Squint, or to use the medical term strabismus, is an extremely common childhood condition, affecting around one in twenty children. Most squints develop by the time a child is around three years old. With normal vision both eyes look and focus on the same spot. The brain takes the information from both eyes and converts this into a 3-dimensional image. With a squint, the eyes are focussing on different points resulting in the brain being unable to form an image in the usual way. The brain adapts to this by ignoring the signals that it is receiving from the squinting eye, meaning that in effect a child affected with a squint is seeing with only one eye.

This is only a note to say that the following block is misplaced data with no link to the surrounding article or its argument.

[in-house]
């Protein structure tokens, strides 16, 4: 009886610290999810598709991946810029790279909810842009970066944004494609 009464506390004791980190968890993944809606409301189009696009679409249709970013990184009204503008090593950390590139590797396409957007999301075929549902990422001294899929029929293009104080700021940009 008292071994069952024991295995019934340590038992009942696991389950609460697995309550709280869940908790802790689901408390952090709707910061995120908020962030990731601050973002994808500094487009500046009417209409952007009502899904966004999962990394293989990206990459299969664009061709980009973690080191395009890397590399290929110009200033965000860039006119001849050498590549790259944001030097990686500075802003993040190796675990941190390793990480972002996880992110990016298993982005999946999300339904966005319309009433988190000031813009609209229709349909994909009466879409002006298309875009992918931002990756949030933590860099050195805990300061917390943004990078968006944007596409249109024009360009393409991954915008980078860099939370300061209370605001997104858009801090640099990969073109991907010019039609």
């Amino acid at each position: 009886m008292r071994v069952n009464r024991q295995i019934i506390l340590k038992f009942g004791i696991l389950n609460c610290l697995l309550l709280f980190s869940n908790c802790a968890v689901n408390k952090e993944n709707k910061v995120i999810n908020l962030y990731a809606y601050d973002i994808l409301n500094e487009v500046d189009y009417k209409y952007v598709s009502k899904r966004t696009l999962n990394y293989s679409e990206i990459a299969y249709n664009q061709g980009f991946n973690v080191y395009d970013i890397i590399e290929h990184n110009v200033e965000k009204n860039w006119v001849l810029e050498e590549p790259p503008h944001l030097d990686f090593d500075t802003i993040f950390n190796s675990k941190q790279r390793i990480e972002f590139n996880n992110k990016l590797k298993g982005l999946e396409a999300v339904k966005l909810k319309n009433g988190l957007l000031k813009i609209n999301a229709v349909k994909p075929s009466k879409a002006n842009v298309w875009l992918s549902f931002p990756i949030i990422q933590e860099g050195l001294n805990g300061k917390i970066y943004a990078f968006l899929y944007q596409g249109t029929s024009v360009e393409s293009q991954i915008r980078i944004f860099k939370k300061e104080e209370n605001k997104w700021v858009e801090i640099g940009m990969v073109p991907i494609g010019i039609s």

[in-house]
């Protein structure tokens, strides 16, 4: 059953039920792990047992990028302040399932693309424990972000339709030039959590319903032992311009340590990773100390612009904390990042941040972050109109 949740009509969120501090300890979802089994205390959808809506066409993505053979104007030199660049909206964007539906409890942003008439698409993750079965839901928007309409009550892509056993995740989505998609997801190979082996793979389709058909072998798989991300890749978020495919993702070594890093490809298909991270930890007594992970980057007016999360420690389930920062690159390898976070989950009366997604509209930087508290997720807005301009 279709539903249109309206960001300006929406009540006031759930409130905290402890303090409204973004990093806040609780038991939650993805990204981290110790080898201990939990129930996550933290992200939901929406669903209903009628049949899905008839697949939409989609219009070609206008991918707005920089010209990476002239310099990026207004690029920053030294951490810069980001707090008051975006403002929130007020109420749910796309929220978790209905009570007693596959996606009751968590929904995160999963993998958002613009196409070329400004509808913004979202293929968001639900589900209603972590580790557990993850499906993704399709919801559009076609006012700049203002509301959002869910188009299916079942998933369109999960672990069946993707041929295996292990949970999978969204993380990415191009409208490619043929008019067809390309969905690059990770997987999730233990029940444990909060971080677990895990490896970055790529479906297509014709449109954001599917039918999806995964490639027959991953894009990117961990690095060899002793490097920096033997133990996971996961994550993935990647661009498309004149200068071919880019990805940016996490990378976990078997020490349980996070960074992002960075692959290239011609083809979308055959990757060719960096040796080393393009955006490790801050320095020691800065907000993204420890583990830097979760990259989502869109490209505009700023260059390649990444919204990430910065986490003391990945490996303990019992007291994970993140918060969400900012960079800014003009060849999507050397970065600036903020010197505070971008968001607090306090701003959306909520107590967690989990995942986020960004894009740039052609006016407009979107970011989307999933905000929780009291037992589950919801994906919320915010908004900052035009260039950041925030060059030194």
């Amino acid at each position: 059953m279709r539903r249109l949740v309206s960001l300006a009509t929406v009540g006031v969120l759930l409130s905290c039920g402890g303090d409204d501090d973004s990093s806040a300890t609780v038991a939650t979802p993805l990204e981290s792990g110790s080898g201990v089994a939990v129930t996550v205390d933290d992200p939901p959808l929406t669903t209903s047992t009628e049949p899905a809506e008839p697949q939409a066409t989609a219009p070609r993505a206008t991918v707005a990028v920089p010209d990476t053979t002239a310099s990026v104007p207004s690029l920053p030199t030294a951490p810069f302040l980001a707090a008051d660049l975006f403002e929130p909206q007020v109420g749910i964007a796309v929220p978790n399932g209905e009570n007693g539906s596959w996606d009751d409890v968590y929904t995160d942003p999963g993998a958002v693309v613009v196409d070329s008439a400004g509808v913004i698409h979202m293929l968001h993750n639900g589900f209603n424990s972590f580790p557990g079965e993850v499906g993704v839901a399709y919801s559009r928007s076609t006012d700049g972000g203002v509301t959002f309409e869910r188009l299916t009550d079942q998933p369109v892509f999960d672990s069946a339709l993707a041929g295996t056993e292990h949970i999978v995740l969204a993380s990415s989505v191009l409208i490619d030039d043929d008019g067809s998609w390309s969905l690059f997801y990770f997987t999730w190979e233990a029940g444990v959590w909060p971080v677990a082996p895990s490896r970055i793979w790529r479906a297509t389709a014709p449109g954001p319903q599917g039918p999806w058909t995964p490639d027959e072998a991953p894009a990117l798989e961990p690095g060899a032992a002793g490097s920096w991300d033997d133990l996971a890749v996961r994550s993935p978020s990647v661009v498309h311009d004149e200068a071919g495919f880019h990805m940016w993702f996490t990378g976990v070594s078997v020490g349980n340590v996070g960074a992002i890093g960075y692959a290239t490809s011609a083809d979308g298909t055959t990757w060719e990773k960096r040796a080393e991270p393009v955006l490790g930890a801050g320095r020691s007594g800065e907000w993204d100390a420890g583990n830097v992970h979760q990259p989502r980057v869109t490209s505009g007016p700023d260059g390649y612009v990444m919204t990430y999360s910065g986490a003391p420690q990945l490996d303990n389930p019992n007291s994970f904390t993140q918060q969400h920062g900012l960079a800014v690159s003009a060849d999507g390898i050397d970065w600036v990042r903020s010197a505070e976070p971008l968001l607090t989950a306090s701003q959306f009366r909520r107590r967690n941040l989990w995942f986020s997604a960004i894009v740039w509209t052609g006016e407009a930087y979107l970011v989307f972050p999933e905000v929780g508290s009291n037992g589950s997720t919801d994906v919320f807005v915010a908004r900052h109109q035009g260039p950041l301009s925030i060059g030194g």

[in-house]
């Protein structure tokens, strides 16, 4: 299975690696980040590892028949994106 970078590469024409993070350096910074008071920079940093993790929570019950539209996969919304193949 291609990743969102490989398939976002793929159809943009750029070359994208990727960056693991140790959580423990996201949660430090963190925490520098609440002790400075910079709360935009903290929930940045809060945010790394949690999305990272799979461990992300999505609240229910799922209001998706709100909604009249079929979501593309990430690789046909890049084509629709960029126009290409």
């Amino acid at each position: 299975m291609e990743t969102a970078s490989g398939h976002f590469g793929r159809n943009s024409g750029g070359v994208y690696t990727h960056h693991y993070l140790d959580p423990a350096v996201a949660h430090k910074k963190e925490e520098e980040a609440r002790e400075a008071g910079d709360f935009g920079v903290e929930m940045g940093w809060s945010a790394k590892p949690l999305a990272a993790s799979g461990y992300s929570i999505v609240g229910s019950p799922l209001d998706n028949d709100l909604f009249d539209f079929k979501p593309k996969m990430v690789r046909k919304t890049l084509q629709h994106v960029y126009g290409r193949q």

Senior Consultant Ophthalmologist, Professor Charles Claoué, is urging parents not to delay in seeking treatment if they suspect that their child has developed a squint. He says; “If you think that your child has a squint get a referral from your GP for a proper ophthalmic assessment straight away as treatment will need to be started as soon as possible to get the best outcome.” He adds: “If a squint is left untreated there is a risk that the normal visual pathways will fail to develop in the affected eye leading to permanently impaired binocular vision,” he adds.
Treating a Squint in Children by Professor Claoue